President Trump’s former campaign tax advisers want him to abandon the push for comprehensive tax reform and instead focus on a quick reform that would lower the corporate tax rate.
The advisers, supply-side conservatives Stephen Moore, Larry Kudlow and Arthur Laffer, along with Steve Forbes, wrote in the New York Times that the business tax cut needs to be implemented quickly. “Republicans need to act with some degree of urgency,” they warned.
Trump should lower corporate tax rates even if it adds to the deficit, rather than figuring out how to lower rates for individuals and corporations while paying for it by cutting tax breaks, the advisers wrote.
“President Trump’s tax bill, like those of Presidents Ronald Reagan and John Kennedy, should be a tax cut, and it should be sold to the American people as such,” they said.
Democrats could be brought on board, they suggested, by allowing some of the revenues that would flow to the Treasury from businesses bringing back funds from overseas to be dedicated to infrastructure.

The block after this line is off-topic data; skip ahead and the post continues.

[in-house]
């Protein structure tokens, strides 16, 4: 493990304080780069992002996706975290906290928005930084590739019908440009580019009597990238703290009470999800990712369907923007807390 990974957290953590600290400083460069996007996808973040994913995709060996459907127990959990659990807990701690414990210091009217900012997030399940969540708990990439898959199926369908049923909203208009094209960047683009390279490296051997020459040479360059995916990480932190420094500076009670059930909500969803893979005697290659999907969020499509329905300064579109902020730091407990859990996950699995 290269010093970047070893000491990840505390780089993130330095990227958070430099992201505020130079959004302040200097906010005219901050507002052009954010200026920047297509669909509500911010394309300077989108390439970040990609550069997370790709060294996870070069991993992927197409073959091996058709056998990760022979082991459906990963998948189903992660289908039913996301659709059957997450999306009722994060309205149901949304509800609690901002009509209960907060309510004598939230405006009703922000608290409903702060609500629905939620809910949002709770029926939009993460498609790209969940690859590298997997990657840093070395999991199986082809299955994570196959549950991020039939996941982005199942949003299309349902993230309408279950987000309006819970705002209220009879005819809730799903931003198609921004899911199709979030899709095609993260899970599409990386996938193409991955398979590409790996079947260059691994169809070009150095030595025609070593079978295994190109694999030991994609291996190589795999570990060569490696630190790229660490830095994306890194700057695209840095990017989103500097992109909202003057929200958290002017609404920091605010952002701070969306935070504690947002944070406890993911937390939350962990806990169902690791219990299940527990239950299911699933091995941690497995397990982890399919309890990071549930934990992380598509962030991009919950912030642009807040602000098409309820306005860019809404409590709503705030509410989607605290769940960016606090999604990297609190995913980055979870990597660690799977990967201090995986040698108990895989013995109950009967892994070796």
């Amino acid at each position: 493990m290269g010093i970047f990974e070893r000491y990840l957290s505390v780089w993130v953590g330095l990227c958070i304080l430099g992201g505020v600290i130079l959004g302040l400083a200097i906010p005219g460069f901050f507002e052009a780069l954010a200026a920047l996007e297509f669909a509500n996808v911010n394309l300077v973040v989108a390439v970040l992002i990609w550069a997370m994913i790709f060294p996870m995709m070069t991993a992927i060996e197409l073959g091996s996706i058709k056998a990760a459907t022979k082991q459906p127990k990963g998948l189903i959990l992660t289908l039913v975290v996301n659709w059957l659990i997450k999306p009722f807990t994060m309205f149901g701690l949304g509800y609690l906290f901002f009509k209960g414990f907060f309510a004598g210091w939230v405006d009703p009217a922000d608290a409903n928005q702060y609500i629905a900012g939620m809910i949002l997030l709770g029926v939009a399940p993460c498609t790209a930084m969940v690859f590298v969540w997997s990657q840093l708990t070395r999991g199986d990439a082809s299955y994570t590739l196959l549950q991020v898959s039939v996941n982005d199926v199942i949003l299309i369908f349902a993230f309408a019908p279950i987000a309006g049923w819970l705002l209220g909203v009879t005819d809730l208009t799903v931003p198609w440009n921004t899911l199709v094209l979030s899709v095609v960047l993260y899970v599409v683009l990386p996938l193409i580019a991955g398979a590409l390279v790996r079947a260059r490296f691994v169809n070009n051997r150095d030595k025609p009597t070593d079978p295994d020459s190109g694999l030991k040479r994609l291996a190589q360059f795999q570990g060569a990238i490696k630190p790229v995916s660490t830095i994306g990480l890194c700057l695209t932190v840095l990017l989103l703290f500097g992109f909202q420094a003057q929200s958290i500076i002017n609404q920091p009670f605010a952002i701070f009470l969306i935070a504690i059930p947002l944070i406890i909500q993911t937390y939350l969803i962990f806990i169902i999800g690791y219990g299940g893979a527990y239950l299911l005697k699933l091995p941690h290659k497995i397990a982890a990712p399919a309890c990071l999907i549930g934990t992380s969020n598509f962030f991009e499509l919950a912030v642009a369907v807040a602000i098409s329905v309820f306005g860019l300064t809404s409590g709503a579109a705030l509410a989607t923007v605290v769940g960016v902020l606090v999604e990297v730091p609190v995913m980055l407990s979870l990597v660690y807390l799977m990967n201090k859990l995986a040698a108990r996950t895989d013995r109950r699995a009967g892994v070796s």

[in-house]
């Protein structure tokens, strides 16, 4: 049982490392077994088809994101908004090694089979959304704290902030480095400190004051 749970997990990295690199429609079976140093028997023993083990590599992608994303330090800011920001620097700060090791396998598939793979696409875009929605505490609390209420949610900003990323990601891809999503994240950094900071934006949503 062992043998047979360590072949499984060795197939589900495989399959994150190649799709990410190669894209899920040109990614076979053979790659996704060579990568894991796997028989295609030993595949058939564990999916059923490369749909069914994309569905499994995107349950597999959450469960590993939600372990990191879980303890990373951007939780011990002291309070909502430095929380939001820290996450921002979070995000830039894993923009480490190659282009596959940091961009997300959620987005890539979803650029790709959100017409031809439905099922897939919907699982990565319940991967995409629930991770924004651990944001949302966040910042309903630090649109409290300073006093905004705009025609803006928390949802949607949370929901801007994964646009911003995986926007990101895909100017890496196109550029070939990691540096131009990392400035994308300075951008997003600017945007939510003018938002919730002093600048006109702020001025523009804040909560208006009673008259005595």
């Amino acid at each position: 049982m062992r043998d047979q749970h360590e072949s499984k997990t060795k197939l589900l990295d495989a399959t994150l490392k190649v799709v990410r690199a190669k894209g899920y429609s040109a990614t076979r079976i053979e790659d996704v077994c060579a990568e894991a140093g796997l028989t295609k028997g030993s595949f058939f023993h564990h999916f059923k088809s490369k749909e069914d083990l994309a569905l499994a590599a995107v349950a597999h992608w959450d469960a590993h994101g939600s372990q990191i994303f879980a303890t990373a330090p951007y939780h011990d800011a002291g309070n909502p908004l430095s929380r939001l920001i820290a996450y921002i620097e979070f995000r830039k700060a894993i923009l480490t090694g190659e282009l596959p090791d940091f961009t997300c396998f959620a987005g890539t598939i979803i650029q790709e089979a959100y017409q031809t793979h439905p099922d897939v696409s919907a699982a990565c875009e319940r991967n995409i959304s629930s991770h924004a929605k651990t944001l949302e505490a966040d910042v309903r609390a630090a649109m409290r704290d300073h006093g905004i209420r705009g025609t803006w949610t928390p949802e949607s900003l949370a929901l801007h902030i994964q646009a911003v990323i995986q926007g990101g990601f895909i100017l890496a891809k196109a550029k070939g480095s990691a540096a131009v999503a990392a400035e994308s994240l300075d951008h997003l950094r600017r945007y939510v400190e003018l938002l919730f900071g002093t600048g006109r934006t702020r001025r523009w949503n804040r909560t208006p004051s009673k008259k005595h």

The op-ed’s authors, all long proponents of the idea that lower tax rates spark economic growth, helped Trump put together his campaign tax plan, which called for lowering the corporate tax rate to 15 percent.
The prospect of corporate tax reform has helped boost stock markets. The advisers cautioned that optimism could be hurt if Congress and the White House don’t act quickly on taxes.
Yet corporate tax reform alone also would be hard work for Congress. In 2015, President Obama and congressional Republicans and Democrats sought to find some compromise on reforming corporate taxes to lower rates and repatriate some of the trillions in earnings corporations have held overseas. The two sides couldn’t reach an agreement, however, in part because of the question of the treatment of small businesses and other businesses that file through the individual side of the tax code.
This post originally appeared on Washington Examiner